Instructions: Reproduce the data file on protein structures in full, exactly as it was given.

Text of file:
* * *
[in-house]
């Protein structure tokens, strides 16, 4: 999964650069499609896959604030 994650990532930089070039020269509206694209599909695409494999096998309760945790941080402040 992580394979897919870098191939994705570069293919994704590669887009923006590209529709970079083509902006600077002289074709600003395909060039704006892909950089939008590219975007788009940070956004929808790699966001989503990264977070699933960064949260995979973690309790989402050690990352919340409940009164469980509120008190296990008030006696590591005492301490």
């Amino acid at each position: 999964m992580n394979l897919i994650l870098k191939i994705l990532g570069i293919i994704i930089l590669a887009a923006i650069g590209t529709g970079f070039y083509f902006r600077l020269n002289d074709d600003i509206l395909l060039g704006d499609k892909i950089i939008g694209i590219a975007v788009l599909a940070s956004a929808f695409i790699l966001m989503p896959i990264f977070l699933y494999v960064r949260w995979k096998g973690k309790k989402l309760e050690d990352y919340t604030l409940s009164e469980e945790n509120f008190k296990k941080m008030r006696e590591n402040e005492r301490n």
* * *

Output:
[in-house]
């Protein structure tokens, strides 16, 4: 999964650069499609896959604030 994650990532930089070039020269509206694209599909695409494999096998309760945790941080402040 992580394979897919870098191939994705570069293919994704590669887009923006590209529709970079083509902006600077002289074709600003395909060039704006892909950089939008590219975007788009940070956004929808790699966001989503990264977070699933960064949260995979973690309790989402050690990352919340409940009164469980509120008190296990008030006696590591005492301490």
């Amino acid at each position: 999964m992580n394979l897919i994650l870098k191939i994705l990532g570069i293919i994704i930089l590669a887009a923006i650069g590209t529709g970079f070039y083509f902006r600077l020269n002289d074709d600003i509206l395909l060039g704006d499609k892909i950089i939008g694209i590219a975007v788009l599909a940070s956004a929808f695409i790699l966001m989503p896959i990264f977070l699933y494999v960064r949260w995979k096998g973690k309790k989402l309760e050690d990352y919340t604030l409940s009164e469980e945790n509120f008190k296990k941080m008030r006696e590591n402040e005492r301490n």